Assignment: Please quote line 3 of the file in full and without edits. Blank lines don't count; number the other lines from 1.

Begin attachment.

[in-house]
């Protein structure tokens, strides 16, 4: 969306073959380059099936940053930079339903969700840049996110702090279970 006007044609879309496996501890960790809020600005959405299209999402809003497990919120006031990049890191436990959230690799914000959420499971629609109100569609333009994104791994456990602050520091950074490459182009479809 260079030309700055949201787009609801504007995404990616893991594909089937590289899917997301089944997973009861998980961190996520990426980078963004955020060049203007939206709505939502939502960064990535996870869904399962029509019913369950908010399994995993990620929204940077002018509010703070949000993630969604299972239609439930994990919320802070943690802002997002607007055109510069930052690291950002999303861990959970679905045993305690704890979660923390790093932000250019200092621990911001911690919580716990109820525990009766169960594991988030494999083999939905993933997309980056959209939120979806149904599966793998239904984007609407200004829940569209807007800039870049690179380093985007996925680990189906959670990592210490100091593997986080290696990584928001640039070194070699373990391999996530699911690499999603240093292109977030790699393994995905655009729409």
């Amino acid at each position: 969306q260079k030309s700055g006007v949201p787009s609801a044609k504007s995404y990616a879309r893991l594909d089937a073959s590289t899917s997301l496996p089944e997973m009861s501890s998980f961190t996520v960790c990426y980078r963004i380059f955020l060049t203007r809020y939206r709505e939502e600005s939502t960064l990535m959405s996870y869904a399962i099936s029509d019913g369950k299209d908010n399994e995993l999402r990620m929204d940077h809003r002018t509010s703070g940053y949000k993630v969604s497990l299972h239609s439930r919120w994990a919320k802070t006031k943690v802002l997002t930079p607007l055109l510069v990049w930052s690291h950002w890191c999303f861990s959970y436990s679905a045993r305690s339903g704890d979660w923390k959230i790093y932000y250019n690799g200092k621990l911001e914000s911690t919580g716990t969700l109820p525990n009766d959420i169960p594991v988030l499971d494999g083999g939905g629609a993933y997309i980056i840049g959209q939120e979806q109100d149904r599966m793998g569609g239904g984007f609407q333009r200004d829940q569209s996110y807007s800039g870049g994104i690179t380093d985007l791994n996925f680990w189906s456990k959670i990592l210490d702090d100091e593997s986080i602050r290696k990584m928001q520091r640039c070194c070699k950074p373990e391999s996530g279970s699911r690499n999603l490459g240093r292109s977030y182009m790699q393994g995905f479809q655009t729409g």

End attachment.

């Amino acid at each position: 969306q260079k030309s700055g006007v949201p787009s609801a044609k504007s995404y990616a879309r893991l594909d089937a073959s590289t899917s997301l496996p089944e997973m009861s501890s998980f961190t996520v960790c990426y980078r963004i380059f955020l060049t203007r809020y939206r709505e939502e600005s939502t960064l990535m959405s996870y869904a399962i099936s029509d019913g369950k299209d908010n399994e995993l999402r990620m929204d940077h809003r002018t509010s703070g940053y949000k993630v969604s497990l299972h239609s439930r919120w994990a919320k802070t006031k943690v802002l997002t930079p607007l055109l510069v990049w930052s690291h950002w890191c999303f861990s959970y436990s679905a045993r305690s339903g704890d979660w923390k959230i790093y932000y250019n690799g200092k621990l911001e914000s911690t919580g716990t969700l109820p525990n009766d959420i169960p594991v988030l499971d494999g083999g939905g629609a993933y997309i980056i840049g959209q939120e979806q109100d149904r599966m793998g569609g239904g984007f609407q333009r200004d829940q569209s996110y807007s800039g870049g994104i690179t380093d985007l791994n996925f680990w189906s456990k959670i990592l210490d702090d100091e593997s986080i602050r290696k990584m928001q520091r640039c070194c070699k950074p373990e391999s996530g279970s699911r690499n999603l490459g240093r292109s977030y182009m790699q393994g995905f479809q655009t729409g």